Doyle ’18: What we learned from the St. Paul’s trial

Opinions Columnist
Friday, November 6, 2015

About a week ago, a trial closely watched by many (myself included) came to an anticlimactic close. Owen Labrie, a former student at the prestigious St. Paul’s School of New Hampshire, was given a year in jail for the sexual assault of a young girl. At the time of the assault, he was 18, while she was only 15. Her young age became the deciding factor in the case. Labrie was convicted on exactly four accounts. Three were misdemeanors relating to the fact that the victim was under 16 years old. Under New Hampshire law, people under the age of 16 cannot legally consent to sexual activity regardless of their own will. The last was a felony for using a computer to seduce a child. Labrie’s attorneys argued, and likely were correct, that the spirit of this law is to prevent the disguise of older men as children on the Internet. Labrie will also have to register as a sex offender.

I’ll admit I was happy to see Labrie punished to some degree. Still, I can’t comfortably call this justice. The issue with these four charges is that they all but completely disregard the victim’s testimony. Not one charge takes into account the fact that the victim did not consent to sexual activity. Though she broke down on the witness stand as she described the graphic details of her rape, the verdict shows that the jury believes the incident was consensual. Yet not one piece of testimony exposed any reason why this young girl would willingly go through such a traumatic and lengthy trial over something that did not happen.

I learned a lot during the Labrie trial. I learned about a disturbing ritual — now hopefully fated to die out — of sexually exploiting girls at a prestigious boarding school. I learned that a 15-year-old girl can have emotional strength far beyond my own. But first and foremost, I learned that rape culture is still alive and well in the world we live in.

Time and time again, the story is told of the girl that cried rape. She has a consensual sexual encounter with the boy who was sure she was having a great time. Soon afterwards, she regrets the experience or becomes jealous when that innocent boy no longer gives her attention. Out to get the well-meaning boy, she accuses him of rape and goes through a time-intensive, life-changing and trauma-inducing process for the small possibility that she can get revenge. The story is ridiculous. It makes no sense. And yet the jury members proved it to be their default assumption.

This isn’t to say that no girl in history has ever lied about rape. Everyone lies sometimes. But there is no reason to believe that an accuser is lying without a convincing motive. No person wants to sit through a cross examination. An attorney I once met described the process as punching a witness in the face over and over again. When the young girl in the Labrie case mentioned that she tries to avoid lying whenever possible, the crossing attorney retorted, “Sometimes I guess you’re unsuccessful.” He went on to question her on her choice to shave her pubic hair — a topic no 15-year-old could ever enjoy discussing with a grown man.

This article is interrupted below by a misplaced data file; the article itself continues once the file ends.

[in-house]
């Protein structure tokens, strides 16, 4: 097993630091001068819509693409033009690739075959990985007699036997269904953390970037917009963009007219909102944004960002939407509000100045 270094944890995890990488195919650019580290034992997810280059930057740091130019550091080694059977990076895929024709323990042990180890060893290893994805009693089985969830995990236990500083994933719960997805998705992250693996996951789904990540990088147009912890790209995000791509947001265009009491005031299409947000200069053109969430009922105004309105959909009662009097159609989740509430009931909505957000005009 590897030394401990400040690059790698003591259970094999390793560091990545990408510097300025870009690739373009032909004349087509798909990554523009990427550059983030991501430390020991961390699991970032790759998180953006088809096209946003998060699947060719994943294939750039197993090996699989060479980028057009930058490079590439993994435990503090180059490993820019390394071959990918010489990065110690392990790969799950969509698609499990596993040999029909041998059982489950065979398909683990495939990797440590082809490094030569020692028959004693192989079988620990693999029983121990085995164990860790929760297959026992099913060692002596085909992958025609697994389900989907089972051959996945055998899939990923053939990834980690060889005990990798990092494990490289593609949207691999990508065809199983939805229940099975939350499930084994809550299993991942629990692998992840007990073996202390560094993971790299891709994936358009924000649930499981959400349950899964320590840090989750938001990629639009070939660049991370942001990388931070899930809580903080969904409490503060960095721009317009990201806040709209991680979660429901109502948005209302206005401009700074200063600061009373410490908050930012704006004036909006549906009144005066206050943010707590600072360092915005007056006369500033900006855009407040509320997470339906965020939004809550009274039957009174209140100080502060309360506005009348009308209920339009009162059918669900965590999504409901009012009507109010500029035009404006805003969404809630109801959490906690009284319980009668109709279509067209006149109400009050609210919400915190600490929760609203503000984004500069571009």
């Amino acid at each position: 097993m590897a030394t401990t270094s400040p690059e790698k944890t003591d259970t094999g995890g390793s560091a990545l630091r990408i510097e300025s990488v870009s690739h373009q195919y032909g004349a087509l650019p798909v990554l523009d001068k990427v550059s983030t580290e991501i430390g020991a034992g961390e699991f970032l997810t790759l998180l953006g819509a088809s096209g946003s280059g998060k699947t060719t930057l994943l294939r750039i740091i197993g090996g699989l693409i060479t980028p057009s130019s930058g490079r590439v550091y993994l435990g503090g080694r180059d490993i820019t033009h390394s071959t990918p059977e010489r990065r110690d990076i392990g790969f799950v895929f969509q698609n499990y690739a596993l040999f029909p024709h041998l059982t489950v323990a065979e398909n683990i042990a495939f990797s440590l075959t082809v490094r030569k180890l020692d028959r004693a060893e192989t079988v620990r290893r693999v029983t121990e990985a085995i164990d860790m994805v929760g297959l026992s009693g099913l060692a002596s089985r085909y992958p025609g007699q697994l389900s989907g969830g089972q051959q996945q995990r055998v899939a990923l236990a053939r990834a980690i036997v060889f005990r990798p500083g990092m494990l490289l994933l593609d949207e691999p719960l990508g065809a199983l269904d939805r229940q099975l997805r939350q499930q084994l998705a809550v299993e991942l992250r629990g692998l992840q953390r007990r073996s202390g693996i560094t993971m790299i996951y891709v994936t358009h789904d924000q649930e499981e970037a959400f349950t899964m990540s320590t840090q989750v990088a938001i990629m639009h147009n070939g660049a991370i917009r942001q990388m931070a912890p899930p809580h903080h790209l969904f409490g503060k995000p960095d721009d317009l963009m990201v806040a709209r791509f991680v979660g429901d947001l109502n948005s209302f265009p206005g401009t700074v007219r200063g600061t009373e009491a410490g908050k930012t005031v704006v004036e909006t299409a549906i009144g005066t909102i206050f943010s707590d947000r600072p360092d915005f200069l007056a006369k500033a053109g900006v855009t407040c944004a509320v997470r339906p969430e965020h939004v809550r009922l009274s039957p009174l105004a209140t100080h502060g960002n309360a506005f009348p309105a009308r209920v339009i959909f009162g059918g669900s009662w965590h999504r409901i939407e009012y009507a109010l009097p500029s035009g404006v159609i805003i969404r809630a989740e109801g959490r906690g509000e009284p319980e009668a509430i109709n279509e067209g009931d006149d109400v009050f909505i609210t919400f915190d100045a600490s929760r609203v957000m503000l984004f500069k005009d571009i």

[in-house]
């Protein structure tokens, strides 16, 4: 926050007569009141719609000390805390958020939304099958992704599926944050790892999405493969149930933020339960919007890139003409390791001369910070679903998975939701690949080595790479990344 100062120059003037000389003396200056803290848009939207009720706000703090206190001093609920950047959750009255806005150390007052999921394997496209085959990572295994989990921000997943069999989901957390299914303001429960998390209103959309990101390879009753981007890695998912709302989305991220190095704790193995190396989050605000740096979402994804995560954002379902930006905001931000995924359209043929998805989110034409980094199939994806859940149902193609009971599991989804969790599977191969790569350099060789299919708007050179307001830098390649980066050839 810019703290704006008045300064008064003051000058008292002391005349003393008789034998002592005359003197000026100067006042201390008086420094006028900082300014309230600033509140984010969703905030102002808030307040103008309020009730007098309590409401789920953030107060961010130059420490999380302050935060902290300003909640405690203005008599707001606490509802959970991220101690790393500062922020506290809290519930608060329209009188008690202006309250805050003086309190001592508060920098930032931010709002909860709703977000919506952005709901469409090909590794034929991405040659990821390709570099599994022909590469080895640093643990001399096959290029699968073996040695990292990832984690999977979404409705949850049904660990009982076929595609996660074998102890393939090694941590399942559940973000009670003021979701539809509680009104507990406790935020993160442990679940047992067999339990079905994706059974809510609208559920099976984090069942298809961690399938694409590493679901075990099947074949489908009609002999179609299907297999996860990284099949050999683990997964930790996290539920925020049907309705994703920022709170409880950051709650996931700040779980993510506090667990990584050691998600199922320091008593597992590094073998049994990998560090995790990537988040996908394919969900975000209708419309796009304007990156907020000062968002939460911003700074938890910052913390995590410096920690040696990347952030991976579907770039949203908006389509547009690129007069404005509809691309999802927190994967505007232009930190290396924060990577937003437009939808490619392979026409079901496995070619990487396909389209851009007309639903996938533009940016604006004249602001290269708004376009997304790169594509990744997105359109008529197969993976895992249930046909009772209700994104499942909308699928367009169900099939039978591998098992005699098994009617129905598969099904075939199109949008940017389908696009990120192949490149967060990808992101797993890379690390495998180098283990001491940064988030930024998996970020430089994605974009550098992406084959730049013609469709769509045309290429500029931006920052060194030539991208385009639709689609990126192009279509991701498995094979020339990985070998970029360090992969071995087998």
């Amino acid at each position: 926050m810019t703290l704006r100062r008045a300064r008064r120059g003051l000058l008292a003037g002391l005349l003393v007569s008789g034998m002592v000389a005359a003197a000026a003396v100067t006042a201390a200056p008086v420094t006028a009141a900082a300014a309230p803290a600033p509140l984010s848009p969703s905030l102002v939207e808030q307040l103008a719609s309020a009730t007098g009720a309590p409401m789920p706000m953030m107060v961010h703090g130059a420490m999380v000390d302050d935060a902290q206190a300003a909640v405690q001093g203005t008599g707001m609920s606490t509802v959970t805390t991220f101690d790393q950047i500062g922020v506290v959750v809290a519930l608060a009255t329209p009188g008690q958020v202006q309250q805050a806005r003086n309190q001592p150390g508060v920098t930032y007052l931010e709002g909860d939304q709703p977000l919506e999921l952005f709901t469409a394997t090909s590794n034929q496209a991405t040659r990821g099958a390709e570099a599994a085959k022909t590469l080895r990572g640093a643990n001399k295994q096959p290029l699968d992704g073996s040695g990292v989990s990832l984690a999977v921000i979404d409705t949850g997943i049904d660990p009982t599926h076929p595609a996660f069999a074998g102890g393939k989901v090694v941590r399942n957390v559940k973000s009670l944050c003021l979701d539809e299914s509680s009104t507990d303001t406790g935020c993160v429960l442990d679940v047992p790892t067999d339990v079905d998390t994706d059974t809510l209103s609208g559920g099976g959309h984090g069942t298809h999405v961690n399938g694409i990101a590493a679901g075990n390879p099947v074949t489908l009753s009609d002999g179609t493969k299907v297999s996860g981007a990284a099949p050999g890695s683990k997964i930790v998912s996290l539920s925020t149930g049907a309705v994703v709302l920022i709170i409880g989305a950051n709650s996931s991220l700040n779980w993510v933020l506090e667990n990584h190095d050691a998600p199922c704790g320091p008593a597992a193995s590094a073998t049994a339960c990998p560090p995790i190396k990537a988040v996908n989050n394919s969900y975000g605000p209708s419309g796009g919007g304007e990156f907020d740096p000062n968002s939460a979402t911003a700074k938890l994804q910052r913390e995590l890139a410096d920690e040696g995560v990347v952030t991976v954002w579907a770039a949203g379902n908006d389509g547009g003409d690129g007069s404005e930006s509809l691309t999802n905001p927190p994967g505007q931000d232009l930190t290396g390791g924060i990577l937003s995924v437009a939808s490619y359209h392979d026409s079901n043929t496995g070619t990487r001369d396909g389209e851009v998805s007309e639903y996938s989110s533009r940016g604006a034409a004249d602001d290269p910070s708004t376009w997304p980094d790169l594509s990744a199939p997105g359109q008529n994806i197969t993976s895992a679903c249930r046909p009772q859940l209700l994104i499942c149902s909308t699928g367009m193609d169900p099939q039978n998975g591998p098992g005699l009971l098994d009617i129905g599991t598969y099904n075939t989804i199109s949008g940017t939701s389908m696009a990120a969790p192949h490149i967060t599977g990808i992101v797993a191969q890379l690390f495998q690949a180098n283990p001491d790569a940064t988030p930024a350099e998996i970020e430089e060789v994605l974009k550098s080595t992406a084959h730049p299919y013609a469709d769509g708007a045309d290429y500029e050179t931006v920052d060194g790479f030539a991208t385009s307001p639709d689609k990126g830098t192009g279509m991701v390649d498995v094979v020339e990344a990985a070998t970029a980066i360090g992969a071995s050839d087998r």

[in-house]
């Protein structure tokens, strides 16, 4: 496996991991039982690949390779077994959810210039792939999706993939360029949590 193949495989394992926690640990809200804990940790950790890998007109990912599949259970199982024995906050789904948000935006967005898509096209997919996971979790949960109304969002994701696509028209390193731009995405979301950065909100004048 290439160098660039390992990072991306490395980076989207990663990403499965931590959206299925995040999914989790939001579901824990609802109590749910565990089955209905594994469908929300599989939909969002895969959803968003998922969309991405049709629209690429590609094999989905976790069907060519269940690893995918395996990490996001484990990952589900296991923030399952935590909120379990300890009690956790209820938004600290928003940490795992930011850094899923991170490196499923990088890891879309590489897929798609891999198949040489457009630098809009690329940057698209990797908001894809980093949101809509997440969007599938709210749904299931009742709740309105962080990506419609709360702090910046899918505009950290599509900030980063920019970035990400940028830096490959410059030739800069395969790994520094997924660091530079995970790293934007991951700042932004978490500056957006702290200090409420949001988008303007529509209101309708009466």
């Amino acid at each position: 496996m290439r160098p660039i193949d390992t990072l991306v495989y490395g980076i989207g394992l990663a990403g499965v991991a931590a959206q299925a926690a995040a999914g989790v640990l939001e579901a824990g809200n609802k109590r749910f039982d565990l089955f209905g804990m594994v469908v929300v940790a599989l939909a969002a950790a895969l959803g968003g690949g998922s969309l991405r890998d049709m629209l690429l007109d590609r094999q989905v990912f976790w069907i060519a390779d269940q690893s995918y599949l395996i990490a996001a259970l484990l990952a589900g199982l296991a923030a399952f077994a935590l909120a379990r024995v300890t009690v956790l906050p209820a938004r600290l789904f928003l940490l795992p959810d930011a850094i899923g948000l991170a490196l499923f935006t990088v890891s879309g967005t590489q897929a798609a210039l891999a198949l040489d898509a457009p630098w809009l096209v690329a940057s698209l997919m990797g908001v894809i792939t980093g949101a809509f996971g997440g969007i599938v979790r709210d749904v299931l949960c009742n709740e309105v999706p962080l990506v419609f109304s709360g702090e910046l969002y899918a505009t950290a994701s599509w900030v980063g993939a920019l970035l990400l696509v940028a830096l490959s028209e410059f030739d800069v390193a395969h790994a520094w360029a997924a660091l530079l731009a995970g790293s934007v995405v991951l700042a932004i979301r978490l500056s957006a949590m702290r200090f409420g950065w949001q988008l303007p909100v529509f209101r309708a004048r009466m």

A survey of students at 27 institutions of higher education conducted by the Association of American Universities found that 23 percent of undergraduate female students have been sexually assaulted since enrolling in college. The AAU survey — the largest of its kind — supports the oft-cited finding from a smaller 2007 study that one in five women experience a sexual assault while in college. Looking at this case, it is no surprise that most victims don’t come forward. What traumatized victims would want to face the high probability that they will not be believed for only a small chance of justice? Few are as brave as the 15-year-old girl in this case. And though we don’t know her name, we should admire her. She took a stand for all silent victims at such a young age, jeopardizing her mental health in the process.

This is a rare case in which what looks like a step toward justice is really a step backward. The denial of rape culture will continue if young girls are continually silenced. Take this moment to support loved ones considering reporting an assault, trust victims and educate your peers. Do this in hope that one day sexual assault will not be the campus crisis that it is today.

Allie Doyle ’18 can be reached at